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Rethinking the area approach: Immigrants and the labor market in California

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  • Peri, Giovanni

Abstract

A framework that uses a Constant Elasticity of Substitution (CES) production function with skill differentiation and integrated national labor markets has predictions for the employment effect of immigrants at the local level. The employment (rather than wage) response to immigration by skill in a state reveals the production substitutability-complementarity between native and immigrant labor. This, in turn, reveals the degree to which immigrants stimulate or depress the demand for native labor. To estimate this elasticity, I use a novel instrument based on demographic characteristics of total Central American migrants or of the Mexican Population to predict immigration by skill level within California. Looking at immigration to California between 1960 and 2005 these estimates support the assumption of a nationally integrated labor market by skill and they support the hypothesis that natives and immigrants in the same education-experience group are not perfectly substitutable. This explains the counter-intuitive fact that there is a zero correlation between immigration and wage and employment outcomes of natives in the state.

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Bibliographic Info

Article provided by Elsevier in its journal Journal of International Economics.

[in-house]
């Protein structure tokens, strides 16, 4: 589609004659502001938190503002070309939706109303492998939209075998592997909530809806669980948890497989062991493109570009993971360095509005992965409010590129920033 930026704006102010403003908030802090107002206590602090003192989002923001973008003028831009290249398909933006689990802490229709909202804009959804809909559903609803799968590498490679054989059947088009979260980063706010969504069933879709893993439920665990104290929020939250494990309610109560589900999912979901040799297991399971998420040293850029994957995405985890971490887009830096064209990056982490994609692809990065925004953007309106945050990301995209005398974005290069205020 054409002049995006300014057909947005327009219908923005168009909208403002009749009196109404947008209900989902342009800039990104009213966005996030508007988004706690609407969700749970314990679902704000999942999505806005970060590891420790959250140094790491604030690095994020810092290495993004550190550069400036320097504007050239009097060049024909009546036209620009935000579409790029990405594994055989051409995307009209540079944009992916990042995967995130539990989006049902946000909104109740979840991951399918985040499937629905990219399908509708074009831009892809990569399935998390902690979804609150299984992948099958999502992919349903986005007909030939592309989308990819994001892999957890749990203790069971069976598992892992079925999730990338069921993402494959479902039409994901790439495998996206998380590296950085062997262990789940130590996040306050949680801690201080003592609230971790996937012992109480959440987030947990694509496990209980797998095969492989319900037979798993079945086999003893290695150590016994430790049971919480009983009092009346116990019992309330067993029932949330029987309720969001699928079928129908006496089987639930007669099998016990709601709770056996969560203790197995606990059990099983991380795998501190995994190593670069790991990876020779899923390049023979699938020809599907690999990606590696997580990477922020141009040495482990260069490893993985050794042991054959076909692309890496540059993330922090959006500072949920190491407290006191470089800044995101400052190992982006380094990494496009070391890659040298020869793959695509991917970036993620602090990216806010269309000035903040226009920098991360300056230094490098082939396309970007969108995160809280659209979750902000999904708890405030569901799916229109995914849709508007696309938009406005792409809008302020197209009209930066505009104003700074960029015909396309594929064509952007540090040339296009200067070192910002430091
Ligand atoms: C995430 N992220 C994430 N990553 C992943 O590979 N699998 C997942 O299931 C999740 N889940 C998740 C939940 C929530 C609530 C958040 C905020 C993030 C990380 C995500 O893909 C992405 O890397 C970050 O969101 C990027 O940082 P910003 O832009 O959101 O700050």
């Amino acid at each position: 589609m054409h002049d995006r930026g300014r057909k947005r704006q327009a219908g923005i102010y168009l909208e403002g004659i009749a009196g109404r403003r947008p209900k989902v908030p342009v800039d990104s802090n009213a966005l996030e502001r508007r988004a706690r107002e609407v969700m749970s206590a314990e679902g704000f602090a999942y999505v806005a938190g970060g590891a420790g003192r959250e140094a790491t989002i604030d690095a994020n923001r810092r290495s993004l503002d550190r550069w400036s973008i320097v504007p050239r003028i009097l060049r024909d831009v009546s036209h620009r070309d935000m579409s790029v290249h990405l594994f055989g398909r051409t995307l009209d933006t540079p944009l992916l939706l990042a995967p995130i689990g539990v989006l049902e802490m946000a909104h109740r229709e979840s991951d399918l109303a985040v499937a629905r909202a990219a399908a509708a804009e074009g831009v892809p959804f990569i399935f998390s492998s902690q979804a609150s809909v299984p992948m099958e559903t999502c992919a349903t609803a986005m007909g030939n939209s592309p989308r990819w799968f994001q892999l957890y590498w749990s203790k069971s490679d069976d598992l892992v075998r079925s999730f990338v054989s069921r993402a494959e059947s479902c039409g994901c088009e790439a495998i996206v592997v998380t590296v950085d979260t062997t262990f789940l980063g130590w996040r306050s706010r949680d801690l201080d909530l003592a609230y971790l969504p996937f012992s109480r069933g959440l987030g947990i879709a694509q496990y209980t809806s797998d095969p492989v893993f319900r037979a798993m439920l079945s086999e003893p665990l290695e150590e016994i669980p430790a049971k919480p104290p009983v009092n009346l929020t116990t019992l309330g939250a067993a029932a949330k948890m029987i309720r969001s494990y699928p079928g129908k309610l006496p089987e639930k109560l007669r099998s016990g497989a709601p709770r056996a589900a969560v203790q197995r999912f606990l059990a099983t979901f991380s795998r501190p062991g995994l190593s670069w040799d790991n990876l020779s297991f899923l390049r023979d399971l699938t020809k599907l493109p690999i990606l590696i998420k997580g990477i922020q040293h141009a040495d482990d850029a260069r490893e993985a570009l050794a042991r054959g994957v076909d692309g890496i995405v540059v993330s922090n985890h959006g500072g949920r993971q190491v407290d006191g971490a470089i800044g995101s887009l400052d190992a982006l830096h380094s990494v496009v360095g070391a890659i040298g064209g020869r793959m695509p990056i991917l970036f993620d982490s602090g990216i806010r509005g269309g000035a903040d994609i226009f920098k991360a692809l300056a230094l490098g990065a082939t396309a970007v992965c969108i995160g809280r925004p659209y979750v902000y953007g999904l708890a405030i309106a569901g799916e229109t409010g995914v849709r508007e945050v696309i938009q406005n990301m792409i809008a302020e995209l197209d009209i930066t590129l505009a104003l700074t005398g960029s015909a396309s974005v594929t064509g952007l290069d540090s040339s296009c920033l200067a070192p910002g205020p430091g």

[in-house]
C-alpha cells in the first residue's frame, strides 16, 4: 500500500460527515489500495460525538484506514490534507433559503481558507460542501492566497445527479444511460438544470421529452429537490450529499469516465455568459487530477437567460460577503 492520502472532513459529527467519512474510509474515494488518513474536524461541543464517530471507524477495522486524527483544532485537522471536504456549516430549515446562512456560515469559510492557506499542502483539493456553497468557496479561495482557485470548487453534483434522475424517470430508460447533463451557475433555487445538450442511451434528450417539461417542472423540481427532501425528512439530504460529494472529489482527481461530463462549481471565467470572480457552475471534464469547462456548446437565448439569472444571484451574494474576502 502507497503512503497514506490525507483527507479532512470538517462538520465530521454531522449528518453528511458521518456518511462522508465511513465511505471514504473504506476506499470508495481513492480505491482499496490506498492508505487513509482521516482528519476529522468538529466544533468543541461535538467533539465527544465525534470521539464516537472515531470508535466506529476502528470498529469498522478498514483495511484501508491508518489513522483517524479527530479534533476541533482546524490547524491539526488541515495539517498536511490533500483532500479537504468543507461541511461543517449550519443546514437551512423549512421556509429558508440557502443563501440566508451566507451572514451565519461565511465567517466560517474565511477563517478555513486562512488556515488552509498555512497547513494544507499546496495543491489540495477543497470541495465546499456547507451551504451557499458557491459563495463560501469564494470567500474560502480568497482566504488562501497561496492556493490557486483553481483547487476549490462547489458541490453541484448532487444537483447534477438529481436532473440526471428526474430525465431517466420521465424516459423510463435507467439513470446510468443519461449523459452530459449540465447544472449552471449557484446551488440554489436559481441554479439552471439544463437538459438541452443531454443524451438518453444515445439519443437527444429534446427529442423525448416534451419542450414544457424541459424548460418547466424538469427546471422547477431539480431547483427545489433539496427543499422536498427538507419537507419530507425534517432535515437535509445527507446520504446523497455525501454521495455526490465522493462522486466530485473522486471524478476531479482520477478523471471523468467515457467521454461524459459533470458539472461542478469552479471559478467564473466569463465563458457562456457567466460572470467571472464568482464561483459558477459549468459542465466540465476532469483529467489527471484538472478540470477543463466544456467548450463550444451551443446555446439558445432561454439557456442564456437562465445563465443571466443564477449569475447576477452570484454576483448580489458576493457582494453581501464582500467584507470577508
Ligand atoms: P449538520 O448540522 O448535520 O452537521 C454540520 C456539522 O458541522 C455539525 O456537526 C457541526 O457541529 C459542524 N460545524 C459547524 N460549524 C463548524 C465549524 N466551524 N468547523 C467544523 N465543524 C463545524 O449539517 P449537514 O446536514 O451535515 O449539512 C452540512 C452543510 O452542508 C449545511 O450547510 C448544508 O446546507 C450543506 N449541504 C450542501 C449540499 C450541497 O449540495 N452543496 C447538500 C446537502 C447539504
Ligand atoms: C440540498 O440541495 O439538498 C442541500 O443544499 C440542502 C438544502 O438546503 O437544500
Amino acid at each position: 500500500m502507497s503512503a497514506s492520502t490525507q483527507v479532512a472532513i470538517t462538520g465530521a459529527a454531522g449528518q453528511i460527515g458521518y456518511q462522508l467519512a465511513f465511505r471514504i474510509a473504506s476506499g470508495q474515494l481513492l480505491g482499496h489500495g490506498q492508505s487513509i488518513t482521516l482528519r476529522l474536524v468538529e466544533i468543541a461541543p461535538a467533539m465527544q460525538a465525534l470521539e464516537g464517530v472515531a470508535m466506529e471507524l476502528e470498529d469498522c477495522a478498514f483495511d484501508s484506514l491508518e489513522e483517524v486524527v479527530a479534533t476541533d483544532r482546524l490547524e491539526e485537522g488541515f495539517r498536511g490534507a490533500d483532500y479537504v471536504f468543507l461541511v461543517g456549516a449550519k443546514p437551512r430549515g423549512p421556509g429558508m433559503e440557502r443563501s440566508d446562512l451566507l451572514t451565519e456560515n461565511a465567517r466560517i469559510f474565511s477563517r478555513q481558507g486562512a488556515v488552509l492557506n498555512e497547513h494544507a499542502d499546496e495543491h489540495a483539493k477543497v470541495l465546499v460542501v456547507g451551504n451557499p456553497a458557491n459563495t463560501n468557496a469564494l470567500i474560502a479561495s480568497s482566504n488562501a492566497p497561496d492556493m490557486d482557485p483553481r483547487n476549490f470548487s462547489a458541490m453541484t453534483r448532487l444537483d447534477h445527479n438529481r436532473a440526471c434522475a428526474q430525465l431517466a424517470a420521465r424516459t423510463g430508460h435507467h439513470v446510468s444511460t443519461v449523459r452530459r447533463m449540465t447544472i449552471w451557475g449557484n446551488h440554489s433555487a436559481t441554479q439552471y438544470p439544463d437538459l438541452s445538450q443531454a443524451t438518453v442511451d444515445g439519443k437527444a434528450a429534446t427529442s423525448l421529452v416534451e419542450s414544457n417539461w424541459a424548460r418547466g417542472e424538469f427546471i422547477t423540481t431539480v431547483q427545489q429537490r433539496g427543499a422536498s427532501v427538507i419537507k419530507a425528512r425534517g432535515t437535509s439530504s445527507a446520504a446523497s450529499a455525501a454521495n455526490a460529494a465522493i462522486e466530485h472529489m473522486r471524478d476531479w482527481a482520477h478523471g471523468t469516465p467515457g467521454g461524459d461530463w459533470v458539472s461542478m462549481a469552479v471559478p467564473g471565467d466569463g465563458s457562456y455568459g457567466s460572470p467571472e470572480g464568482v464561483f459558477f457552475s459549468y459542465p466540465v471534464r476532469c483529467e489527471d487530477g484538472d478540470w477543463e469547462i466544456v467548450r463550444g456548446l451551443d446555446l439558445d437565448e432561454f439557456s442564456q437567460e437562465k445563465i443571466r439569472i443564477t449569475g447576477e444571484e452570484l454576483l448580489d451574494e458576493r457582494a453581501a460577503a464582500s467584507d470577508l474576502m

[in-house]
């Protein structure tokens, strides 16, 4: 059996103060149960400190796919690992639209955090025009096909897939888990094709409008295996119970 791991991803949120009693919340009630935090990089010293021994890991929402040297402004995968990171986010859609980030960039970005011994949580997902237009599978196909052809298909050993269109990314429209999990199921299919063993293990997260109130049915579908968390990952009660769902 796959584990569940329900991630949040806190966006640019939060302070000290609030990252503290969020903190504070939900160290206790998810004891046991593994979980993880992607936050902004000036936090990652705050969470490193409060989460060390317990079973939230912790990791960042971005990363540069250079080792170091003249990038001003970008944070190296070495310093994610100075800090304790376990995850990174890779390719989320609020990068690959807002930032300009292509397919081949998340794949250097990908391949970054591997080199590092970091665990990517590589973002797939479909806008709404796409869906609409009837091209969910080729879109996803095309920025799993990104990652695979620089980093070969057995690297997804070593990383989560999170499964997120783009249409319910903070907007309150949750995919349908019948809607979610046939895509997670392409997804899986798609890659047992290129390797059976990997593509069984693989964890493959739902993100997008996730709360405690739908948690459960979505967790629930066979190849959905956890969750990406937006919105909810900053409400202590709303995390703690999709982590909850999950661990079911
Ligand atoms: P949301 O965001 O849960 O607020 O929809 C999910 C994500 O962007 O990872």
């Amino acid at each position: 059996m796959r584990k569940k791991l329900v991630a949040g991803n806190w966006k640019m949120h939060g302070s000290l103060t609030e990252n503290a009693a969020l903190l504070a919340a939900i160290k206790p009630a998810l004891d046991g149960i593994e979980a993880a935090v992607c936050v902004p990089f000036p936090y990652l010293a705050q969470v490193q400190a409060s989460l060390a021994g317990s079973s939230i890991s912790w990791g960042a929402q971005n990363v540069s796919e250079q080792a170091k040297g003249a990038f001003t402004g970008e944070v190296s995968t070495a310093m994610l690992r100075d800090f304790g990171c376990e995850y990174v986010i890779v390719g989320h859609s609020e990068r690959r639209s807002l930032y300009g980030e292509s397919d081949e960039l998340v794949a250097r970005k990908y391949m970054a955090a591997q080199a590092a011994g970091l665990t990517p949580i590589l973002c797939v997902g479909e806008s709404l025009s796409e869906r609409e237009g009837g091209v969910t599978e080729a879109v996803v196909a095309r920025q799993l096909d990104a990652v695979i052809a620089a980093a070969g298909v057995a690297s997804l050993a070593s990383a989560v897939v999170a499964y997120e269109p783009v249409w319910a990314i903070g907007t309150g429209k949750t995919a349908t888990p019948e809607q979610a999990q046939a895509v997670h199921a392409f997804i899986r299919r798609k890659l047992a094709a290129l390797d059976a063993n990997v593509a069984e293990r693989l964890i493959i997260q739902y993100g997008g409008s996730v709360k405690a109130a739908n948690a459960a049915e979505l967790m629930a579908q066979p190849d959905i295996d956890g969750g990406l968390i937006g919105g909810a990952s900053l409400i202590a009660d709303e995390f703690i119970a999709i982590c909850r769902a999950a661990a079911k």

Volume (Year): 84 (2011)
Issue (Month): 1 (May)
Pages: 1-14

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Handle: RePEc:eee:inecon:v:84:y:2011:i:1:p:1-14

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Web page: http://www.elsevier.com/locate/inca/505552

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Keywords: Immigration Native employment Inter-state migration Complementarity;

References

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  1. David Card, 1990. "The impact of the Mariel boatlift on the Miami labor market," Industrial and Labor Relations Review, ILR Review, Cornell University, ILR School, vol. 43(2), pages 245-257, January.
  2. David Card, 1997. "Immigrant Inflows, Native Outflows, and the Local Labor Market Impacts of Higher Immigration," NBER Working Papers 5927, National Bureau of Economic Research, Inc.
  3. David Card & John E. DiNardo, 2000. "Do Immigrant Inflows Lead to Native Outflows?," NBER Working Papers 7578, National Bureau of Economic Research, Inc.
  4. Giovanni Peri & Chad Sparber, 2008. "Task Specialisation, Immigration and Wages," Development Working Papers 252, Centro Studi Luca d\'Agliano, University of Milano.
  5. George J. Borjas & Lawrence F. Katz, 2005. "The Evolution of the Mexican-Born Workforce in the United States," NBER Working Papers 11281, National Bureau of Economic Research, Inc.
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  7. David Card, 2009. "Immigration and Inequality," NBER Working Papers 14683, National Bureau of Economic Research, Inc.
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  9. George J. Borjas & Jeffrey Grogger & Gordon H. Hanson, 2008. "Imperfect Substitution between Immigrants and Natives: A Reappraisal," NBER Working Papers 13887, National Bureau of Economic Research, Inc.
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  13. George J. Borjas, 2003. "The Labor Demand Curve is Downward Sloping: Reexamining the Impact of Immigration on the Labor Market," NBER Working Papers 9755, National Bureau of Economic Research, Inc.